By Prabhakar Mundkur
Edelman publishes an annual Trust Barometer and the report for 2017 is just out. Its contents are fitting with the beginning of a new era – the era of post-truth. According to Ralph Keyes, author of the book ‘The Post-Truth Era’, “at one time we had truth and lies but now we have truth, lies, and statements that may not be true but we consider too benign to call false.”
Lie to me
‘Post-truth’ made a controversial entry into the renowned Oxford dictionary as the ‘Word of the Year 2016’. As per their definition, it’s ‘relating to or denoting circumstances in which objective facts are less influential in shaping public opinion than appeals to emotion and personal belief’.[su_pullquote]‘Post-truth’ made a controversial entry into the renowned Oxford dictionary as the ‘Word of the Year 2016’.[/su_pullquote] For instance, “In this era of post-truth politics, itâ€™s easy to cherry-pick data and come to whatever conclusion you desire.” Or one might say, “Some commentators have observed that we are living in a post-truth age.”
One must then suppose that the Edelman Trust Barometer 2017 is reflective of this new age. In fact, the 2016 report summed up the year gone by in the phrase ‘the growing inequality of trust’. However, they’ve gone a step further this year in describing it as ‘trust in crises’.
Unprecedented crisis of trust
Edelman assesses the level of trust that societies put into the four institutional pillars of a nation – government, business, media and NGOs. They open with a visualization of the trust gap back that has been widening ever since 2012. It isn’t hard to see why the widest chasms have been in the United States and the United Kingdom â€“ 2016 has been a tumultuous year for both. But France in the third position might come as a surprise to some.
India looks the other way
In observing the Indian perspective, it is astonishing to see where India finds itself placed as compared to the rest of the world. We appear to put an immense amount of trust in our institutions. This isn’t reflective of just the mass population, but the so-called informed public as well. The study defined informed public as ‘the online population above the age of 18’. On the other hand, the mass population represents the entire population of the nation, excluding the informed public, and this accounts for 87% of the global population.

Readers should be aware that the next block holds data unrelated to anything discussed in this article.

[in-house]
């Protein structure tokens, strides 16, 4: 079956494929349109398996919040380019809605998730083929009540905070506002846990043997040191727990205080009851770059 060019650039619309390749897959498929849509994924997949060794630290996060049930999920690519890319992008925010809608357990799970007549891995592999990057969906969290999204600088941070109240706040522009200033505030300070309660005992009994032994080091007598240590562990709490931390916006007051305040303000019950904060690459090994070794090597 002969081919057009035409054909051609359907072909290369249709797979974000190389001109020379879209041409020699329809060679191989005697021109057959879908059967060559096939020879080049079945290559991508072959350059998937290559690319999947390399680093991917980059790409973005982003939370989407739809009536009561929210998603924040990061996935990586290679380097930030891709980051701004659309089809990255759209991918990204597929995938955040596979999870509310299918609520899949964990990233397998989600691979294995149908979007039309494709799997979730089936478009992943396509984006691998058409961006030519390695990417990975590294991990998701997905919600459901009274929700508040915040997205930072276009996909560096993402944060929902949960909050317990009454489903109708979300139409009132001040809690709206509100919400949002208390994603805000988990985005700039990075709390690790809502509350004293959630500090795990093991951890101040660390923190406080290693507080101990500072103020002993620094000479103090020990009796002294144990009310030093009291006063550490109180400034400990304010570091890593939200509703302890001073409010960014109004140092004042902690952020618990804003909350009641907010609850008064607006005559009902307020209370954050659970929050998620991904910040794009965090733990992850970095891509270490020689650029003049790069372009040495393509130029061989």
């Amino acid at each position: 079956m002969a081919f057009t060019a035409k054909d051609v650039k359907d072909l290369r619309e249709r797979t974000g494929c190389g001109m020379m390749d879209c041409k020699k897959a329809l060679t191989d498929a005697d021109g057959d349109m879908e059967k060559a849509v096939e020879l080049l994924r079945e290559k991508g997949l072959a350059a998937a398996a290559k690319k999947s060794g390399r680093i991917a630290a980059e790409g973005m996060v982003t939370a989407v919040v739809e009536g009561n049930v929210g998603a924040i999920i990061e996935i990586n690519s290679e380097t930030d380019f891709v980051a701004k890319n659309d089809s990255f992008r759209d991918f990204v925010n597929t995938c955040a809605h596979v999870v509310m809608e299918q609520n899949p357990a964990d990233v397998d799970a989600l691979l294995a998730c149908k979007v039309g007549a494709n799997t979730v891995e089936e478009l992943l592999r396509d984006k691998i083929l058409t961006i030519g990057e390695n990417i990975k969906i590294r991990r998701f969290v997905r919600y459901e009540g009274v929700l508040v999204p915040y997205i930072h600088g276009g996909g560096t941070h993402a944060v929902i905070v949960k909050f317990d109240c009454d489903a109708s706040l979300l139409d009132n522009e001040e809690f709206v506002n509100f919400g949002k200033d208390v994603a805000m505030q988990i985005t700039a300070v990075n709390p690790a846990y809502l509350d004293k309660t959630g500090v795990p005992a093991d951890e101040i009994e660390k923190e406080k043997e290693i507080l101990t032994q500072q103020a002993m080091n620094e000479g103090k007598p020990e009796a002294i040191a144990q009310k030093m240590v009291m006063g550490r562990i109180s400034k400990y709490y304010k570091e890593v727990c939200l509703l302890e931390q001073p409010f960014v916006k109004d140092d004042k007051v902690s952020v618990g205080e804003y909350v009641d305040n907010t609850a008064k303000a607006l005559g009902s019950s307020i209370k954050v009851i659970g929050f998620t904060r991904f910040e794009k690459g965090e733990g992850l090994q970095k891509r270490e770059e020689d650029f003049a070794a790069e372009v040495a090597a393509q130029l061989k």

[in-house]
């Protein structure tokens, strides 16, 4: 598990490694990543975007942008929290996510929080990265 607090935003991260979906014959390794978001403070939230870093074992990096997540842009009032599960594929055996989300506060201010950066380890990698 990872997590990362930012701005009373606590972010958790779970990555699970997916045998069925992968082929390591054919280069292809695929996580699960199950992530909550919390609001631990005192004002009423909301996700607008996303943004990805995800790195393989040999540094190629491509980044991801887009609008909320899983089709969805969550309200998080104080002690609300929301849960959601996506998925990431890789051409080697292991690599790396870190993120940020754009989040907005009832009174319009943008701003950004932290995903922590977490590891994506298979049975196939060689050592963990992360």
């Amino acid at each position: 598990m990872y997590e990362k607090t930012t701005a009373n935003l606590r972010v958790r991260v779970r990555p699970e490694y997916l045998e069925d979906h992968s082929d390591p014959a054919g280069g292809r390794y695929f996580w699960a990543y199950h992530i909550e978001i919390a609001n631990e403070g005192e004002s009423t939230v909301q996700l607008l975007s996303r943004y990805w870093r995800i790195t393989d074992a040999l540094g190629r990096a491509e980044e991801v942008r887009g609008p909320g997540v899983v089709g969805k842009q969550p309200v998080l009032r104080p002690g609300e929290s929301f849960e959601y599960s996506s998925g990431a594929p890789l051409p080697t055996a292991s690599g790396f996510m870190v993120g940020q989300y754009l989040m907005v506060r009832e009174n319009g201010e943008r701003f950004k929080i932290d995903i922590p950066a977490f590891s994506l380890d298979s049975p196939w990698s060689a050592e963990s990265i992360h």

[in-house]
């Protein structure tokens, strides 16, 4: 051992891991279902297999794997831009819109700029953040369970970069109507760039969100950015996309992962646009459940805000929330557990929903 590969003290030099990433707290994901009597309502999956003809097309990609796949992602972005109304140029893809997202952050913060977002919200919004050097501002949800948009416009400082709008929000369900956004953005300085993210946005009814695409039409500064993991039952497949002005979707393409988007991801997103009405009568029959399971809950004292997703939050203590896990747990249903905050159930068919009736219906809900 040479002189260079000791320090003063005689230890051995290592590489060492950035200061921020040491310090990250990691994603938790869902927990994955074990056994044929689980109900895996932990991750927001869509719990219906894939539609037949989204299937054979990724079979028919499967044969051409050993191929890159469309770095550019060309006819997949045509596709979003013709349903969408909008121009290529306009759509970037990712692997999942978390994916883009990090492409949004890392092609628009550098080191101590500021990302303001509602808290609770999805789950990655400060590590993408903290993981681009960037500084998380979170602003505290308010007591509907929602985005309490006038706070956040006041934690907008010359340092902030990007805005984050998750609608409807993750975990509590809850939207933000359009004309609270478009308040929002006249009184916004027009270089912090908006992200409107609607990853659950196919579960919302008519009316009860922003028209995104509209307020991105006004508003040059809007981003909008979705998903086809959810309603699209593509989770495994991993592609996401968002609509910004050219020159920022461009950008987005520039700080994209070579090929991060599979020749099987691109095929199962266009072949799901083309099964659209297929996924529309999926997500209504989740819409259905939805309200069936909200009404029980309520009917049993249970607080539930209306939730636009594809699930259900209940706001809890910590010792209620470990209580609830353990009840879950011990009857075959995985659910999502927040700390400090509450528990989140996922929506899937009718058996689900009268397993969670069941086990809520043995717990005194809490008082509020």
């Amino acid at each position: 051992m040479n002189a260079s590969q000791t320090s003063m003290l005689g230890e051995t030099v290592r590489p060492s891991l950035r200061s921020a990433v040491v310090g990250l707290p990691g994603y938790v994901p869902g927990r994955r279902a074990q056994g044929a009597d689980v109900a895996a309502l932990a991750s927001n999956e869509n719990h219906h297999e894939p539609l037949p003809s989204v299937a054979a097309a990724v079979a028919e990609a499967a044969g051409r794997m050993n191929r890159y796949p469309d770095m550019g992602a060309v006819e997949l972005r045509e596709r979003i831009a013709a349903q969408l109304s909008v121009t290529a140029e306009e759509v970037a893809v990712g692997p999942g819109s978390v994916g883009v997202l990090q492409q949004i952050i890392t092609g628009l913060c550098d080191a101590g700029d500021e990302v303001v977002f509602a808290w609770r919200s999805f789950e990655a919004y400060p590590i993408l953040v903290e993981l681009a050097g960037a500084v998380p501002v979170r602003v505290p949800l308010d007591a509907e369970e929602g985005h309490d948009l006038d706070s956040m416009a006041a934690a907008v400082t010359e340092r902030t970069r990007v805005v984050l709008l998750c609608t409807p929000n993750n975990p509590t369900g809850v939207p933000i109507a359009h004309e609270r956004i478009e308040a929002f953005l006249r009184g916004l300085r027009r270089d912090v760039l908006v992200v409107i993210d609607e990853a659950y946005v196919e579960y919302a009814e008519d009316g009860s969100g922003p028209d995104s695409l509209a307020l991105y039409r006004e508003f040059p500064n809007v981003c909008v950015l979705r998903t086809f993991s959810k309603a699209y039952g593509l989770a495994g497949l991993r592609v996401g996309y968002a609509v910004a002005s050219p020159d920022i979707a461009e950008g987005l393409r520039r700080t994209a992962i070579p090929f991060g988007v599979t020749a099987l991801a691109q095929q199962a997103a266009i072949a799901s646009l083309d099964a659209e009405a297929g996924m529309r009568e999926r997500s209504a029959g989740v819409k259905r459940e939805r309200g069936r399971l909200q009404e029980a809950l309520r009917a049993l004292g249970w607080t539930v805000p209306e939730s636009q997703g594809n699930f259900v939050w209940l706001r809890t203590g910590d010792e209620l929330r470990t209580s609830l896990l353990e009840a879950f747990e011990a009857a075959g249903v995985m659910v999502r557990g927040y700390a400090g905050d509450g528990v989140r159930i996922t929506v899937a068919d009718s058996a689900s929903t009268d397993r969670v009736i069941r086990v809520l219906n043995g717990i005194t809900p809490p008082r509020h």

As per the study, those countries with a trust percentage over sixty are referred to as “trusters”. In the mass population context, only three countries feature in this selection – India, Indonesia and China. It isn’t a matter of simple coincidence that these are the world’s most populous nations.
There is an evident disparity between the informed public and the mass population.
As per the Census of 2011, overall literacy rates in India may be 74.04% but this hasn’t kept up with the rising population. In all likelihood, the illiterate quarter of our population has a certain hope and faith that they put into the institutions, simply because they know no better. A dis-informed public is an unfortunate groundwork for the gullible. In effect, the mass population in these three nations is left far behind every other country in the world.
In government, we trust
[su_pullquote align=â€ťrightâ€ť]A government that was accused of every scam in the book, lost by the biggest margins and yet had a trust rate of 57%.[/su_pullquote]
Putting the spotlight on trust in government, it’s understandable why this has evaporated at such a rapid rate among Western societies.This is in stark contrast to India where we’ve seen a 10% upswing over last year, with the present government sitting pretty at 75%
For curiosity’s sake, I looked up the same figure in the Edelman Trust Barometer of 2013. A government that was accused of every scam in the book, and lost by the biggest of margins still had a trust rate of 57%! Staggering, to say the least.
Media on a mantel
The popular rhetoric in public domain has been that the media is dishonest and cannot be relied upon for presenting the truth. Nonetheless, it should come as no surprise anymore that Indians are immensely trusting of their media! At a time when trust in media is plunging to all-time lows in the rest of the world. The recent discourse over demonetization unlikely to have been in scope for this year’s report, but that will certainly pose an interesting picture next year.
Fragile: Please handle with care
Edelman’s appraisal raises a significant question – are Indians more trusting than other populations in the world? Data suggests the answer be in affirmative.
Greater sections of society are likely to be taken advantage of, marked by or arising from credulity.
Putting trust in the fundamental pillars of our great nation isn’t adverse. But one certainly hopes that we aren’t all too gullible. It is wrong to betray this trust, as it is said, ‘trust takes years to build, seconds to break and forever to repair’.